By Andrew Catania
“This recording of the final set at the Warfield Theatre brings full circle the amazing advent of The Mahavishnu Orchestra In 1971, and its renaissance on this night in San Francisco.” mused the boundary-shattering guitarist John McLaughlin. On his farewell tour of America, which was comprised of 25 concerts, John invited one his favorite musicians, guitarist Jimmy Herring and his band “The Invisible Whip” to explore the timeless music he had created four decades ago.
John was gracious enough to speak with All That Shreds Magazine.
Can you tell me about your musical training growing up?
JM: My mother was an amateur classical violinist and played in various youth orchestras when young. As consequence music was very much a part of everyday life in our house. It was thanks to her that I had my first deep experience listening to music around five years old. By the time I was eight I was studying classical piano. Thanks to my elder brothers a guitar came into my hands at the age of eleven, and my life changed forever. I quit piano and from that moment played only the guitar.
How would you rate the success with Shakti?
JM: There are two kinds of success: artistic, and commercial and they don’t always go together. I would say we had the phenomenal success of both kinds. Shakti was born around 1973, and the last concert we played together was in December 2013. The only reason we have not played since then was the death of U. Shrinivas in September 2014. That said, there will be the first renaissance of Shakti next February when we will perform a concert in Bangladesh. Perhaps more shows will follow.
How do you feel that fusion music has changed over the years?
JM: “Fusion music” is a term coined by the recording companies for promotional reasons. It’s another term for the meeting of musical cultures and has been happening for hundreds of years. I was indeed not the first musician to bring jazz and Indian classical music together on stage. However, Shakti approached the meeting with total respect and admiration for the two cultures East and West. What I mean by that is that tabla maestro Zakir Hussain and violinist L. Shankar studied western music theory, and I spent years studying Indian music theory. Without the depth of work involved, the music would not have the real depth or any authenticity. As far as ‘fusion music’ today, there is such a profound crisis in the record industry, this crisis has permeated the world of music itself, and there is today, very little music born out of the cultural exchange.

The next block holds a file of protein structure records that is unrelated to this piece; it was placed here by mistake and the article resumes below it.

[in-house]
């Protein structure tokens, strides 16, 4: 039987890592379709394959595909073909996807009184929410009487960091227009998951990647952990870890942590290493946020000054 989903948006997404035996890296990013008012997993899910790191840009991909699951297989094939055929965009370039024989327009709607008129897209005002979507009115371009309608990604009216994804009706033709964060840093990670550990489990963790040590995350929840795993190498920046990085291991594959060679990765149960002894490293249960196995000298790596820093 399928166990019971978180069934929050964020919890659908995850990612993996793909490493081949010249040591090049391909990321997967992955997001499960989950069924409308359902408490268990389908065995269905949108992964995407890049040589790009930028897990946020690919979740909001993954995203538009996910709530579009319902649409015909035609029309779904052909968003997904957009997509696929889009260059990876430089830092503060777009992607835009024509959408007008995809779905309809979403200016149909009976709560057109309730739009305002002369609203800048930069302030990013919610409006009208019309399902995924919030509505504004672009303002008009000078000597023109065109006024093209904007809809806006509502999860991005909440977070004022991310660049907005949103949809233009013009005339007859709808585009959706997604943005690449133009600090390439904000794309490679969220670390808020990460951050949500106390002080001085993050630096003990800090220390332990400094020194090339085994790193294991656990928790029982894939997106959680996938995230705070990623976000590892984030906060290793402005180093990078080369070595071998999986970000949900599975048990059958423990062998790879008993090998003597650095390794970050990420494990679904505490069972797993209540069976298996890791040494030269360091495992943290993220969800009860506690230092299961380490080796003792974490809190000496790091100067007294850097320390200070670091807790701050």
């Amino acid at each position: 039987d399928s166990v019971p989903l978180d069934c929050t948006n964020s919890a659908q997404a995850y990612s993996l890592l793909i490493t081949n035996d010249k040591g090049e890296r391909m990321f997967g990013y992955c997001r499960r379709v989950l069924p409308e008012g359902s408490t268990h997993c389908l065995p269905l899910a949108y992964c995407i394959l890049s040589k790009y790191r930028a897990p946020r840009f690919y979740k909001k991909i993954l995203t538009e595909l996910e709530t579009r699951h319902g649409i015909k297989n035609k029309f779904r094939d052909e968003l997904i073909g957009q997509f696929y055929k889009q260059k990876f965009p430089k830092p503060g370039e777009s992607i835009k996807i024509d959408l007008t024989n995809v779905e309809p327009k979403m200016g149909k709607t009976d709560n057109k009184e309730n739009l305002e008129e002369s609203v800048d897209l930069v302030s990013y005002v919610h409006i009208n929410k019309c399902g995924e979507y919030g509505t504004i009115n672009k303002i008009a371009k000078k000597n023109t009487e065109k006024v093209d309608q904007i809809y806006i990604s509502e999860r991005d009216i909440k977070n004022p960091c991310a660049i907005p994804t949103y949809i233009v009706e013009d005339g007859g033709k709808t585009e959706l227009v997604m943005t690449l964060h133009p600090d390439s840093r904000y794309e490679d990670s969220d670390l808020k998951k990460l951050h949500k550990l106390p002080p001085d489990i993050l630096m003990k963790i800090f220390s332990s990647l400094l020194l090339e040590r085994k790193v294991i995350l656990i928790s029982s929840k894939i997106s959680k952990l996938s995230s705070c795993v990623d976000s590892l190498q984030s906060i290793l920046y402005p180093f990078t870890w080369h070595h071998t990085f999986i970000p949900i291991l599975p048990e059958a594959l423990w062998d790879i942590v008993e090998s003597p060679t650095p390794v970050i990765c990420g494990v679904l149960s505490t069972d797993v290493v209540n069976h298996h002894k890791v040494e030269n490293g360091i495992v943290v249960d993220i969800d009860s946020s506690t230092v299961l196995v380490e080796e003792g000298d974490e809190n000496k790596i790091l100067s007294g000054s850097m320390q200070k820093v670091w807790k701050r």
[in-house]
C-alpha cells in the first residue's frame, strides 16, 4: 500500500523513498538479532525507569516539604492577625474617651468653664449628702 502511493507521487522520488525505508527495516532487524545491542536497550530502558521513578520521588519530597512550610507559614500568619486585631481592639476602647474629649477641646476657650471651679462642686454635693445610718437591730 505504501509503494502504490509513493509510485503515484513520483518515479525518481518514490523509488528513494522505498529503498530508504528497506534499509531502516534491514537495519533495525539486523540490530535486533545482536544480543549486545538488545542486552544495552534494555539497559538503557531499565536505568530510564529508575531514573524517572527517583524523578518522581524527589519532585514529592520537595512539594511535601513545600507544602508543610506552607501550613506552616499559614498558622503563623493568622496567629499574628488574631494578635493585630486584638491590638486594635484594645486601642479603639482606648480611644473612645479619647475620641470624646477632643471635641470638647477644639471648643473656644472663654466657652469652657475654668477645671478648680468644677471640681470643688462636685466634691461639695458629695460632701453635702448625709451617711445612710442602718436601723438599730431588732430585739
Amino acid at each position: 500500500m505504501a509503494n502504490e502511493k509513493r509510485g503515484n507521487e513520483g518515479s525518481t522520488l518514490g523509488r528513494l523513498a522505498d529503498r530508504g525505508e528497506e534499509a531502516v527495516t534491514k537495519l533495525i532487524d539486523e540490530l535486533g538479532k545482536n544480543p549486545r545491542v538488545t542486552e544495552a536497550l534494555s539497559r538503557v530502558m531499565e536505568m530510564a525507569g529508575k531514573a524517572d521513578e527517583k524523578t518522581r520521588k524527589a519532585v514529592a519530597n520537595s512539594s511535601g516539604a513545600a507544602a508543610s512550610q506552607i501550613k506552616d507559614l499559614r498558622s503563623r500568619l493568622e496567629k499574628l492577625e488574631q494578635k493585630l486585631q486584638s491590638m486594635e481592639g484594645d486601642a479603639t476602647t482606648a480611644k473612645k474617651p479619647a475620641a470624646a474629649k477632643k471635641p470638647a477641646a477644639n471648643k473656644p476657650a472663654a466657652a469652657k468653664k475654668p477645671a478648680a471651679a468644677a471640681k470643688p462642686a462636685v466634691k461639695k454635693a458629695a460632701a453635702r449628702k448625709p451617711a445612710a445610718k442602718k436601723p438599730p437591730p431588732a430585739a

How were the shows with Jimmy received? Was it hard putting your two different sounds together?
JM: They were received with marvelous enthusiasm. Last year Jimmy and I had a six-week tour of the US coast to coast, and only two shows were not sold out. To me, that’s impressive since we’re not a pop band. As far as putting our sounds together, nothing could be more simple. Jimmy is not only a delightful human being; he is a beautiful guitarist. Also, he has an affection for the music of Mahavishnu that is without equal. With these criteria, recreating the music of Mahavishnu for the US tour was genuinely joyful.
Do you have any future projects you can discuss? Would you consider any Shakti in the future?
JM: During the past five years, singer Shankar Mahadevan and I have been preparing a new recording for release next year. This is not the musical form developed by Shakti. It is an entirely new form that we are very excited about. The great tabla maestro Zakir Hussain will also be on this recording.
On September 21, 2018, Abstract Logix issueD Live in San Francisco – a souvenir of a sold-out concert at the historic Warfield Theatre, a beloved venue last visited by John McLaughlin thirty six years ago. In the 4th Dimension – Ranjit Barot (drums, konokol), Gary Husband (keyboards, drums), and Etienne M’Bappé (bass) and in The Invisible Whip – Kevin Scott (Bass), Matt Slocum (Clavinet and B3), Jason Crosby (Fender Rhodes, Violin, Vocals) and Jeff Sipe (Drums) – The Meeting of the Spirits tour featured a 9-piece orchestra that further amplified the seminal music he created in the 70’s, documented in albums – “Birds of Fire”, “Inner Mountain Flame” and “Visions of Emerald Beyond”.
So connected are the nine members that the interplay approaches telepathic levels, making for powerfully evocative performances without any wasted gestures. Longtime fans will be thrilled to hear favorites like “Eternity’s Breath” (from Mahavishnu’s 1973 Visions of Emerald Beyond) and “Trilogy” (from 1973’s Between Nothingness And Eternity) reexamined through the lens of both the bands’ unparalleled sensitivity and astounding power.
To purchase Live in San Franciso click here